Dear Miss Manners: I volunteered to help set up an event for a local youth group. As the volunteers were leaving, the leader of the event asked the adults to introduce themselves. We were all meeting the youth for the first time, except for one adult, who is active in the group and known to the kids and teens.
She introduced herself as Debbie, although they already knew her. I had intended to introduce myself as Mrs. Smith, but everyone else followed Debbie’s lead and introduced themselves by first name only. When it got to me, I wasn’t comfortable saying Mary, as I didn’t want the kids to call me by my first name, so I said Mary Smith.
It stood out because I was the only one who used a last name, but at the age of 70, I’m used to kids calling me Mrs. Smith. How should I have handled this?
It was Miss Manners’ own dear mother who set a precedent for you, many years ago.
She taught at a school where the teachers were, and still are, called by their first names. Although the presumption now is that this was done out of some leftist sense of equality, that was not the reason. Nobody thought that elementary school pupils were equal to the older and more educated faculty, although the mission was to help them become so eventually.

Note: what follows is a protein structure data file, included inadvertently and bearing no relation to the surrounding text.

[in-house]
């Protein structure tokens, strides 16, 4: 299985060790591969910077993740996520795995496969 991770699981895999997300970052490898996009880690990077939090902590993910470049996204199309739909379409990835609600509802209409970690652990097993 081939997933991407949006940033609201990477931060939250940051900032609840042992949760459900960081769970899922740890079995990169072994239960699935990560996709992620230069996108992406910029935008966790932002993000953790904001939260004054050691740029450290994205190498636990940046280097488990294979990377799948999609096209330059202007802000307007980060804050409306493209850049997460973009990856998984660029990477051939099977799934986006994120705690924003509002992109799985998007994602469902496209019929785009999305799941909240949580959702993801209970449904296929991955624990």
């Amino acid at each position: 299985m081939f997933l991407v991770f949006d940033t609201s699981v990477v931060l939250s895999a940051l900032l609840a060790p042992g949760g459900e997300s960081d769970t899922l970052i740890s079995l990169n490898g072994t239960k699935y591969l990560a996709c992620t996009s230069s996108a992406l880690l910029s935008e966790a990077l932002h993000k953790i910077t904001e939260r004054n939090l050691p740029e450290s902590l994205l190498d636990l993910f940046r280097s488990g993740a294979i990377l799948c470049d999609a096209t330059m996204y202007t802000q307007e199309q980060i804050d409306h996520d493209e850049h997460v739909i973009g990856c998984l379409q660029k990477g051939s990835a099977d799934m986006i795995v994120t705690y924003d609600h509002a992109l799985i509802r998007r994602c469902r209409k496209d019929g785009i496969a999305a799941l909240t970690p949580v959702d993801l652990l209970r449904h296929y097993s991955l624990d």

Rather, the informal nomenclature was a result of the school’s having been founded by a tiny group of families whose children were on close terms. The equality it did espouse was that, from its founding in the 1940s, it was thoroughly integrated, with no racial or religious quotas, at a time when all other schools in the city, public and private, were segregated.
Miss Manners approves your requesting to be addressed as “Mrs. Smith.” Her mother would, too, as that is exactly what she did. It was respected.
Dear Miss Manners: Three years ago, my husband and I purchased our dream home. It is an hour away from our old home, which is located at the beach. I use the beach house as an office a few times a week.
We have offered up the beach house for close family and friends to use. I recently became close to one of my cousins, who is as delighted to use the house as we are to offer it.
The problem is that her brother and sister now feel they are also entitled to use it. I am not particularly close to these cousins, and they are known in the family as “takers.” One of the out-of-state “takers” has a habit of dropping off her kids with different relatives for a week, and then leaving them for the whole summer. Everyone in the family knows to stay clear of them.
The “takers” have been contacting me to use the beach house. I explained that it’s a place of business and that there are affordable hotels nearby. They wouldn’t take no for an answer. How do I keep them at bay but still let my other dear cousin use it?
1. Say no as often as necessary. 2. Lock the door.
Perhaps you can enlist the favored cousin to tell them to back off. If not, you will have to say clearly — and perhaps often — that the house is simply not available, and will not be in the foreseeable future.
New Miss Manners columns are posted Monday through Saturday on washingtonpost.com/advice. You can send questions to Miss Manners at her website, missmanners.com. You can also follow her @RealMissManners.
©2022, by Judith Martin